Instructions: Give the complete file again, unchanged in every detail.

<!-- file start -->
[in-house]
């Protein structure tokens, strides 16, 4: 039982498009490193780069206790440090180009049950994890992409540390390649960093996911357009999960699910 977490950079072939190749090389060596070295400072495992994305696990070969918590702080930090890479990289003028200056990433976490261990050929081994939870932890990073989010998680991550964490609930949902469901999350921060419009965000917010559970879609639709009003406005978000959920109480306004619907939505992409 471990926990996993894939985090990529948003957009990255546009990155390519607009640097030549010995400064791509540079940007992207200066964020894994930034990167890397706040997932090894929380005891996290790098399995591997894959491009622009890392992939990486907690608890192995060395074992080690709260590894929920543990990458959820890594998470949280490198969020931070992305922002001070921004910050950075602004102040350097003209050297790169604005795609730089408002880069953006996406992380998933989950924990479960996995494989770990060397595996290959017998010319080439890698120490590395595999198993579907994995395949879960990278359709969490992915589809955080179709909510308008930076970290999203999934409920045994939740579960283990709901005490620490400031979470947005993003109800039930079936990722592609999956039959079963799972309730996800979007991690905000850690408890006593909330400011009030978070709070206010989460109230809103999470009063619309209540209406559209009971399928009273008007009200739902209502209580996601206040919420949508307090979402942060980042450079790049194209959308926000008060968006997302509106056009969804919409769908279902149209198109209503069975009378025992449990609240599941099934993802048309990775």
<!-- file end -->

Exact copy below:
[in-house]
């Protein structure tokens, strides 16, 4: 039982498009490193780069206790440090180009049950994890992409540390390649960093996911357009999960699910 977490950079072939190749090389060596070295400072495992994305696990070969918590702080930090890479990289003028200056990433976490261990050929081994939870932890990073989010998680991550964490609930949902469901999350921060419009965000917010559970879609639709009003406005978000959920109480306004619907939505992409 471990926990996993894939985090990529948003957009990255546009990155390519607009640097030549010995400064791509540079940007992207200066964020894994930034990167890397706040997932090894929380005891996290790098399995591997894959491009622009890392992939990486907690608890192995060395074992080690709260590894929920543990990458959820890594998470949280490198969020931070992305922002001070921004910050950075602004102040350097003209050297790169604005795609730089408002880069953006996406992380998933989950924990479960996995494989770990060397595996290959017998010319080439890698120490590395595999198993579907994995395949879960990278359709969490992915589809955080179709909510308008930076970290999203999934409920045994939740579960283990709901005490620490400031979470947005993003109800039930079936990722592609999956039959079963799972309730996800979007991690905000850690408890006593909330400011009030978070709070206010989460109230809103999470009063619309209540209406559209009971399928009273008007009200739902209502209580996601206040919420949508307090979402942060980042450079790049194209959308926000008060968006997302509106056009969804919409769908279902149209198109209503069975009378025992449990609240599941099934993802048309990775």